Posted on Thursday, October 27, 2005 by Brenda Tucker
The CCA Wattis Institute for Contemporary Arts presents world-renowned Stanford psychologist Philip Zimbardo in conversation with Polish artist Artur Żmijewski on Wednesday, November 30, at 6 p.m. in Timken Lecture Hall at the California College of the Arts San Francisco campus, 1111 Eighth Street.
This special event kicks off an exhibition of Żmijewski's 39-minute film "Repetition" (2005), a documentary recording his reenactment of Professor Zimbardo's 1971 Stanford Prison Experiment. The film screens every hour on the hour at the CCA Wattis Institute's Logan Galleries from November 30, 2005, to February 21, 2006.
Professor Zimbardo's experiment, which isolated groups of graduate students in randomly designated roles of prisoners and guards in a simulated prison, had to be interrupted due to the participants' own abusive behavior.
For "Repetition," Żmijewski hired unemployed Polish men to play the roles of prisoners and guards. Filmed with hidden cameras, their behavior quickly progresses from playacting to acts of seemingly genuine frustration and anger. Confrontations escalate, but just when it seems Żmijewski's experiment will replicate the original, things take an unexpected turn.
The outcome raises questions about individual responsibility and social roles, the similarities and differences between art and science, and whether either can offer convincing conclusions about human nature.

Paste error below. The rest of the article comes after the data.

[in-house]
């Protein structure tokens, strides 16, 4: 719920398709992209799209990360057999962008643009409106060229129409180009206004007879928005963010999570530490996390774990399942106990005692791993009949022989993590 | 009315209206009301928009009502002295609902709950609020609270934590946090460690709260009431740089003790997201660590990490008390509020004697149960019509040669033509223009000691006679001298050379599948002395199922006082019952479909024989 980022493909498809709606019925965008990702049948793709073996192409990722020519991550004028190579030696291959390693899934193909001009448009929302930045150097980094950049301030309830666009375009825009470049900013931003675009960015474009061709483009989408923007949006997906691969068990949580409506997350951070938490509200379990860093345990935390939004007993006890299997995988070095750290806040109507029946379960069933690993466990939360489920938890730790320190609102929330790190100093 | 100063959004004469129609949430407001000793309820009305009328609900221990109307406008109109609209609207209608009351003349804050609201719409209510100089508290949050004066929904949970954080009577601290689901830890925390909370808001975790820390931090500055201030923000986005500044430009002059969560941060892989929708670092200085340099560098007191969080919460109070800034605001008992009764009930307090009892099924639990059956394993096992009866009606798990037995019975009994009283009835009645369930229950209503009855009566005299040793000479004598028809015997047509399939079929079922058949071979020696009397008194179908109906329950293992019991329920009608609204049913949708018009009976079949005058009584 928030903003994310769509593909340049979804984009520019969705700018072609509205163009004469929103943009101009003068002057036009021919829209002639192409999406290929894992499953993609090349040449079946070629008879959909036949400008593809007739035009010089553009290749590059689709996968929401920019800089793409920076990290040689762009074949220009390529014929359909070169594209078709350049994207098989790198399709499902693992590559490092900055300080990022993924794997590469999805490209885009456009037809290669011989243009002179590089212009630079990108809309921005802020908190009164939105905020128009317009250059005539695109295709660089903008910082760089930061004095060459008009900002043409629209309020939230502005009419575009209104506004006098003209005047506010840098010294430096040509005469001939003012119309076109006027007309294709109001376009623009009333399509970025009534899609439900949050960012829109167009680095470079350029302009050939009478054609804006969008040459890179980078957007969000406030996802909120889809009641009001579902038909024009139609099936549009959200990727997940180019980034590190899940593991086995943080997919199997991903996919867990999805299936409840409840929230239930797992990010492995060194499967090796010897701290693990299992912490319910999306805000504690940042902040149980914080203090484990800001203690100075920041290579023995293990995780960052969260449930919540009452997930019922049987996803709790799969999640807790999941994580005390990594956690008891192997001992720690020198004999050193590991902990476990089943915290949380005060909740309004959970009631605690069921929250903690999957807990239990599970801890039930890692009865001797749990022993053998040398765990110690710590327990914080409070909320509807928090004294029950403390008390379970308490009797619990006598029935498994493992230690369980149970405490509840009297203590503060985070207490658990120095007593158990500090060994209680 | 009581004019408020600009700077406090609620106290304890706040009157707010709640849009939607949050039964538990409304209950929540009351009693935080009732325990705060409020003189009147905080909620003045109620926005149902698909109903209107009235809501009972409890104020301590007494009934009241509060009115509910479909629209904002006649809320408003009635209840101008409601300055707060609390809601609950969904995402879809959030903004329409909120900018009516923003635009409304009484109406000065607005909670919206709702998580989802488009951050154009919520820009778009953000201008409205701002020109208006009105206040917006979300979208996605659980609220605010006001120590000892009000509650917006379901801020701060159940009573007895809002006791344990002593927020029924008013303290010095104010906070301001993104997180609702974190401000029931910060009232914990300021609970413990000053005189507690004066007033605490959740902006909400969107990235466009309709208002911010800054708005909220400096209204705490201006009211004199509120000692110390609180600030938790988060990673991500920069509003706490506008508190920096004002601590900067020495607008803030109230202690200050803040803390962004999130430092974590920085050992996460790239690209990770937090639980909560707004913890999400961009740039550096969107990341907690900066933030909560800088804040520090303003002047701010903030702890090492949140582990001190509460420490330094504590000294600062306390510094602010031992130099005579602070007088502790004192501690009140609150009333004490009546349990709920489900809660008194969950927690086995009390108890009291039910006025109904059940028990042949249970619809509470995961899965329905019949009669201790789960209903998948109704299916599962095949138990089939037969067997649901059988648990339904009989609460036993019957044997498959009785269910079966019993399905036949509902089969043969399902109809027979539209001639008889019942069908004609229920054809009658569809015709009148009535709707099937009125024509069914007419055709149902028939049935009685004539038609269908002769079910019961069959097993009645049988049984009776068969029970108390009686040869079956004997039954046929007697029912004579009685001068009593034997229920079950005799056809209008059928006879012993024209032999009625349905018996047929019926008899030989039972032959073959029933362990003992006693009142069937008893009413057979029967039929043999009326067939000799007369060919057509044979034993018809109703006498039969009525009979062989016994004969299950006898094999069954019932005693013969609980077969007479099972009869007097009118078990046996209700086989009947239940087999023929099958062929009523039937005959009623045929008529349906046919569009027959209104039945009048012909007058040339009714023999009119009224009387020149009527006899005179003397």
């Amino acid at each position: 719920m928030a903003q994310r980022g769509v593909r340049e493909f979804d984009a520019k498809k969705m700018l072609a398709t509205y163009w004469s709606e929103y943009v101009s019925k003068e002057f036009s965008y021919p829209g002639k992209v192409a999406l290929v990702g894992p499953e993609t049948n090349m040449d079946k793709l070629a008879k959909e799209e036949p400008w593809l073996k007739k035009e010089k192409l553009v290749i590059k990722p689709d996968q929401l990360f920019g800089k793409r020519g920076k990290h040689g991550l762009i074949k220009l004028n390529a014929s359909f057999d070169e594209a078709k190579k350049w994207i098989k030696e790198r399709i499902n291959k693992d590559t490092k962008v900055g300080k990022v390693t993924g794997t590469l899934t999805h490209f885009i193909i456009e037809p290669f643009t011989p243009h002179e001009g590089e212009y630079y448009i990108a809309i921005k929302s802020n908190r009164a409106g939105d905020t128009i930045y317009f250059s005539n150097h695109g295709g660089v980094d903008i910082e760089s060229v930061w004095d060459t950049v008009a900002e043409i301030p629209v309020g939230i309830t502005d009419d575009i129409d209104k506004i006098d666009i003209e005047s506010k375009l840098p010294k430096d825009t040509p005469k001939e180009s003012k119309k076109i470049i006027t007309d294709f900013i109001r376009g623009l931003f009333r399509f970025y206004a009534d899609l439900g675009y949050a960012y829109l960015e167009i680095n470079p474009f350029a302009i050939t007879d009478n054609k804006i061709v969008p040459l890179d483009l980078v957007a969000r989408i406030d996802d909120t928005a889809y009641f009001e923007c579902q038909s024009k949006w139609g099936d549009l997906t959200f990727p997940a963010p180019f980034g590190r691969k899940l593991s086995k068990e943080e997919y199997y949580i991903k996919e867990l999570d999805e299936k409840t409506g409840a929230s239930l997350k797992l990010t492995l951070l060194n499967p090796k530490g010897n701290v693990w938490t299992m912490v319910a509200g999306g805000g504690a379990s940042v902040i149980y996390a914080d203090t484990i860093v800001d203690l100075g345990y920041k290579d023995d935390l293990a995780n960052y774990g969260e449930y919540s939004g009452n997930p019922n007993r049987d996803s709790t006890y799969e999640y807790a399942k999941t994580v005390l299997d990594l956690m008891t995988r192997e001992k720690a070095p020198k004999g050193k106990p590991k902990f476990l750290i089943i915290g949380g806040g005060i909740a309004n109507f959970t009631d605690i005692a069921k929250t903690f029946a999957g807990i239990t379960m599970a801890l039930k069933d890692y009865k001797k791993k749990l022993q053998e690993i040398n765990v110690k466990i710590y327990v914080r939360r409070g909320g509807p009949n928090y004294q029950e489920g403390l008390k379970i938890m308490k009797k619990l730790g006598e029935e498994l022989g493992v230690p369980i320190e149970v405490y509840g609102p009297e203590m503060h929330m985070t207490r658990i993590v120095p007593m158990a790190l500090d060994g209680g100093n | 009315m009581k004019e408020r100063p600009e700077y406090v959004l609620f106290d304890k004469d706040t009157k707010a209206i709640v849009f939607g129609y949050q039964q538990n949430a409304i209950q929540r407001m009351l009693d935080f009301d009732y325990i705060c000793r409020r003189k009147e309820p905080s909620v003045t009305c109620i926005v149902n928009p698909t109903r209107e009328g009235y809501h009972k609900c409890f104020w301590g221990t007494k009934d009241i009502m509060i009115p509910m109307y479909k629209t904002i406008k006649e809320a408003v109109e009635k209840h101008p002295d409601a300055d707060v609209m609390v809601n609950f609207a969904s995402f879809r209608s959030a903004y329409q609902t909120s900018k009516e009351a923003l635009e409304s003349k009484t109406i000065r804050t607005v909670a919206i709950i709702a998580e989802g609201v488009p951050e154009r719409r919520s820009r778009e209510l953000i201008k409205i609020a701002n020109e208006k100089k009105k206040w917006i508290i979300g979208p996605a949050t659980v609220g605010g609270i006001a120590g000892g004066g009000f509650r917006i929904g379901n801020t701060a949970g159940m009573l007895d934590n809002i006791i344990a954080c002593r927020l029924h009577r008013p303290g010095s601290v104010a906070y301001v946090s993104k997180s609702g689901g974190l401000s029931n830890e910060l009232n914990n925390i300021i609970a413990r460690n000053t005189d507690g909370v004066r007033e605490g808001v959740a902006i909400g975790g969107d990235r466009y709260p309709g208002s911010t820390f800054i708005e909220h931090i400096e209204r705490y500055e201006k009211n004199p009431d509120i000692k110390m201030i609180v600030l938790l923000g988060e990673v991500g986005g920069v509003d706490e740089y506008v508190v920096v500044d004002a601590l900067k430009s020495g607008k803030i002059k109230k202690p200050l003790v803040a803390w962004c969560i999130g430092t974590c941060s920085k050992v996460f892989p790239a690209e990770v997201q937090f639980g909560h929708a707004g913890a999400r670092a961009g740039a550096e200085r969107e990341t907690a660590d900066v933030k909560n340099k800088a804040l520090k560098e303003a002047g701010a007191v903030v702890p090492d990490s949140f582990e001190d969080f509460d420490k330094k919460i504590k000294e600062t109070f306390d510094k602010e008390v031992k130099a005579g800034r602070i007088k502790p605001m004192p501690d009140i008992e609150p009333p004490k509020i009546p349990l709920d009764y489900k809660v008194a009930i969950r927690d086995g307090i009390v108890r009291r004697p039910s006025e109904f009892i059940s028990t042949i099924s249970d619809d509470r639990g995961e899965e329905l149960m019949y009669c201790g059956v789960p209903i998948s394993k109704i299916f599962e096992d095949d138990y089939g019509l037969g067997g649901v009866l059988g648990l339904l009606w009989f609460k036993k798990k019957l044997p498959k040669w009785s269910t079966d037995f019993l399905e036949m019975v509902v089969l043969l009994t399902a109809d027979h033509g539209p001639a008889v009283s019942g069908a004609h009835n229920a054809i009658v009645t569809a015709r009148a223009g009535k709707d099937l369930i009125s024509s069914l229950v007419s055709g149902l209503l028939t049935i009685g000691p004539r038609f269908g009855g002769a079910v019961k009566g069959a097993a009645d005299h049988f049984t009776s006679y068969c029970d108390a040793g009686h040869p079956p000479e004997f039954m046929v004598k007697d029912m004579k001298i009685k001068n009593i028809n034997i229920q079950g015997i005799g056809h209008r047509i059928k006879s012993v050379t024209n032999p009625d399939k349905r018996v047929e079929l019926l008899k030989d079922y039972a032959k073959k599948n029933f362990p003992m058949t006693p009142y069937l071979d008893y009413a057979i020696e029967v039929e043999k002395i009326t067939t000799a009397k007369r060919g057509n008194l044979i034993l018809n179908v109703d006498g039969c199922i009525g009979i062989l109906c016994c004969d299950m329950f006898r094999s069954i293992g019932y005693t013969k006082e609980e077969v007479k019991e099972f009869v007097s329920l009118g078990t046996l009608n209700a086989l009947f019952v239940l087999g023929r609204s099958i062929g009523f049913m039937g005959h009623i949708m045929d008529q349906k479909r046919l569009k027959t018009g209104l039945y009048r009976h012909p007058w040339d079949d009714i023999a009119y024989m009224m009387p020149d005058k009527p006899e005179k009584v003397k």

"'Repetition' is not only a conceptually astute investigation of ethics, but also an intriguing and innovative example of narrative art," says Ralph Rugoff, director of the CCA Wattis Institute. "Artur Żmijewski has emerged over the past five years as one of the most consistently challenging, provocative and profoundly thoughtful artists in Europe. His work examines in an unflinching manner complex moral issues that few of his contemporaries ever address."
Born in 1966 in Warsaw, Żmijewski works exclusively with photography and film, often taking the position of an observer of human behavior, provoking and studying unusual situations. His works often reference the aesthetics of violence and segregation and deal with fringe groups and the socially underprivileged.
The November 30 conversation marks the first time Żmijewski and Zimbardo will discuss "Repetition" and the issues surrounding it. The event and exhibition are free and open to the public.